Recently I attended a lawyer’s event in Washington, DC where I met a female lawyer in private practice. In the course of our discussion, I learned she is the only female attorney out of over 35 lawyers in her department at a major law firm in Washington, DC. There are no women partners in her department. I was shocked to discover that in 2010, women are still not well represented at the law firm table.
Are women lawyers on the decline? More women are graduating from law schools than ever before. So why the disparity in the hiring practices of some law firms? There’s no shortage of intelligent and talented women lawyers in the nation’s capitol. Per capital, DC has more lawyers than most other cities with over 7 law schools in the immediate Washington, DC vicinity alone. Yes, some women choose government work and corporate work over law firms. But that still does not account for the disparity of hiring at some firms. Despite talk of diversity, diversity managers and workshops at law firms, women lawyers are still being overlooked in hiring practices.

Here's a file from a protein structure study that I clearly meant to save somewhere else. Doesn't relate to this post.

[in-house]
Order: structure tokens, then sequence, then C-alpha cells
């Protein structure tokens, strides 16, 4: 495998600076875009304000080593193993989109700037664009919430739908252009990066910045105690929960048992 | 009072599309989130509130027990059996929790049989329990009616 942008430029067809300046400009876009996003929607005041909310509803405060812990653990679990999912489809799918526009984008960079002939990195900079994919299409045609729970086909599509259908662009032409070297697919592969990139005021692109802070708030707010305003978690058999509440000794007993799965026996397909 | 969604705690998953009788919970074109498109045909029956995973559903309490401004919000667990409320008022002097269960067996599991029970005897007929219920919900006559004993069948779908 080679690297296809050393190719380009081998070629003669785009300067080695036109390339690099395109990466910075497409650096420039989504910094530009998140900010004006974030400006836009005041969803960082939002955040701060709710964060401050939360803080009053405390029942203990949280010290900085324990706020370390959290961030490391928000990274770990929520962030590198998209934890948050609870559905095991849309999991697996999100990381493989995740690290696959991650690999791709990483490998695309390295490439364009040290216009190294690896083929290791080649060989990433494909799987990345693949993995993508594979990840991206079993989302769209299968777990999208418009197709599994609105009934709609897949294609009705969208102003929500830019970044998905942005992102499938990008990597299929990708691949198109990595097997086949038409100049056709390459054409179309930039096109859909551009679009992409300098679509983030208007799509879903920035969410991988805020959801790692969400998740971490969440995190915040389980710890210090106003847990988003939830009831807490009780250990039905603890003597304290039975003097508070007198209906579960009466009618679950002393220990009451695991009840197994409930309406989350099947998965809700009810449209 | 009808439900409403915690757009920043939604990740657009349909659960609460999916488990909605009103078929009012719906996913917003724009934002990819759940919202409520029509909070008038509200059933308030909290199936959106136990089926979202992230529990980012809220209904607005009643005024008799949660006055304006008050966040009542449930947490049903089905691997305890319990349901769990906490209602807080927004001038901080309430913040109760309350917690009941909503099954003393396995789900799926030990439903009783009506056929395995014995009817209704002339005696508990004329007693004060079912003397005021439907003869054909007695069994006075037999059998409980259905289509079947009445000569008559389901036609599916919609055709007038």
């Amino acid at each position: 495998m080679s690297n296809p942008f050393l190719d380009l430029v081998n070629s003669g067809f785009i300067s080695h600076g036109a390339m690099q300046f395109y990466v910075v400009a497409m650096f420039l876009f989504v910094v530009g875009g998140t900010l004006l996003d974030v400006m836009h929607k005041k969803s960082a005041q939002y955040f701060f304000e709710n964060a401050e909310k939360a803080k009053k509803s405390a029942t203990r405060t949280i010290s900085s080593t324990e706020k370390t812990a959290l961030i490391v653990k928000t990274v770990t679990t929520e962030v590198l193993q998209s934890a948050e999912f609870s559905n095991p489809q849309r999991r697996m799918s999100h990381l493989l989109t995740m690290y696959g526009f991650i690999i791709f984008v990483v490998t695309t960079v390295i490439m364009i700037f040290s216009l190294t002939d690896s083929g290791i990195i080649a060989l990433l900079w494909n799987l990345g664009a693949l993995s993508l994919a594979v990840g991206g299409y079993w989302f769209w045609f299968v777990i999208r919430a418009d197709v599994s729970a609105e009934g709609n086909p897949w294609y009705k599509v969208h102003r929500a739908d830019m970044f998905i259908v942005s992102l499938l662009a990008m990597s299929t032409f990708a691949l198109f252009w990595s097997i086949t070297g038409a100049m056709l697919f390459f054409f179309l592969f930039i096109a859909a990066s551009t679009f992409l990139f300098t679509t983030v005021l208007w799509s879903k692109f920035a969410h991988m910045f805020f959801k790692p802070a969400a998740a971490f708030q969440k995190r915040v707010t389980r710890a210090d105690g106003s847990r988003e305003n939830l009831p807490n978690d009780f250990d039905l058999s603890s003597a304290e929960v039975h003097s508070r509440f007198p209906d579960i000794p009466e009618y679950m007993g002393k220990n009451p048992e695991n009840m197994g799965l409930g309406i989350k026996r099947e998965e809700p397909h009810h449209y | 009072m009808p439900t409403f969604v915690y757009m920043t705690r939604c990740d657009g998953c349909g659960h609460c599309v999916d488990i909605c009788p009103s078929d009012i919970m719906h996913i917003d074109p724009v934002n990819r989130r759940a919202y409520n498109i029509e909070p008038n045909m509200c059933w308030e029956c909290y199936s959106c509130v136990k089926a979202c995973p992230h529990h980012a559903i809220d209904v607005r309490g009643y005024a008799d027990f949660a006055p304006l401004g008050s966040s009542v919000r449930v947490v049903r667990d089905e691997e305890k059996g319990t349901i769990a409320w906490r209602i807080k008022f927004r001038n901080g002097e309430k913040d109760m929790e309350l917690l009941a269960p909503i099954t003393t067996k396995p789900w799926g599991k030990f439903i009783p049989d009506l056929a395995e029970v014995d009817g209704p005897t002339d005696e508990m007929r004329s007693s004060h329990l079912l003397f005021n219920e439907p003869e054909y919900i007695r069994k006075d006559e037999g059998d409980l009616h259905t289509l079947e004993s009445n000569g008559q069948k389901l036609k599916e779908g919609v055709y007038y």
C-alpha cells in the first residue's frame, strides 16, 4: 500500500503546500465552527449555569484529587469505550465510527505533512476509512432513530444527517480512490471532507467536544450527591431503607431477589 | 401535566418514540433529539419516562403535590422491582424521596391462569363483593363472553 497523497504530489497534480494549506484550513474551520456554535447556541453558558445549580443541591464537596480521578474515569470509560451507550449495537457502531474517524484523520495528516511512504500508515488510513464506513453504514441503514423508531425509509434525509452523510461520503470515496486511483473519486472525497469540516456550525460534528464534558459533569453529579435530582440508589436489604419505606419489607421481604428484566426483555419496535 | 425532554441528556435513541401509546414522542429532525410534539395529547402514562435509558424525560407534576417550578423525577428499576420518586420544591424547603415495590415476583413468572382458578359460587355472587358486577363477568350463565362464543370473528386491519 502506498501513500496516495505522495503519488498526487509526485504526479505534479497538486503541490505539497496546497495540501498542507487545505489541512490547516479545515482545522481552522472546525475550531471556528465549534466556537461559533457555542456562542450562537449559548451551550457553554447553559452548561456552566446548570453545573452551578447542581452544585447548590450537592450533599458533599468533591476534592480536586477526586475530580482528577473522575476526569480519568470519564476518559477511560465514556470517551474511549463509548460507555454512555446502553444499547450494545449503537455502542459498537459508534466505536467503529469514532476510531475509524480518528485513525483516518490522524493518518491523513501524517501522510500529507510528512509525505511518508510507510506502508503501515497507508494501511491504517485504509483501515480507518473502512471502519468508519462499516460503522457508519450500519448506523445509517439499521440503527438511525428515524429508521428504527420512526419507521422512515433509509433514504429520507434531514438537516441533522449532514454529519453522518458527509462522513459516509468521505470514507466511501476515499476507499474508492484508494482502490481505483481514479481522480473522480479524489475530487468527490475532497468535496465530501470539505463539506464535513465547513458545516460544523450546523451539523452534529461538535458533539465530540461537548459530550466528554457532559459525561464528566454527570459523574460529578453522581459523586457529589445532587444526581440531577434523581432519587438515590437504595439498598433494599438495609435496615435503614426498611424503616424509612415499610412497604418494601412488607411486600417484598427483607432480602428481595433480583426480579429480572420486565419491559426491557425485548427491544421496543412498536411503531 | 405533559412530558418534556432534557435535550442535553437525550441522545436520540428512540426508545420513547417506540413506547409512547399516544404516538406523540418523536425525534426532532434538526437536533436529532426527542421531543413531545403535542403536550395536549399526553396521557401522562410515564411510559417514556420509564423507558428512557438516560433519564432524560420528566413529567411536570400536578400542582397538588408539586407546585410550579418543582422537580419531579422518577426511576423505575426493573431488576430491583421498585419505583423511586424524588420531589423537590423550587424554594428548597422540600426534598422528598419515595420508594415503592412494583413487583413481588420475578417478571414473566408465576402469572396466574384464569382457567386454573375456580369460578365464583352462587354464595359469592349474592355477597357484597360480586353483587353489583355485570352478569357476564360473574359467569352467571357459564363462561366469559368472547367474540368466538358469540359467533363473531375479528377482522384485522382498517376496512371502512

I was recently asked during a radio talk show on Elena Kagan if diversity matters in terms of women. We’ve come a long way from the days of Charlotte E Ray. Charlotte Ray upon graduating in 1872 from Howard University Law School became the first black female attorney in the US and the first practicing female lawyer admitted to practice in Washington, DC. She was forced to close her practice due to racial and gender discrimination. While much progress has been made since the days of Charlotte E. Ray, we still have a long way to go. Gender bias still exists in hiring.
As long as we are still counting our numbers, diversity matters.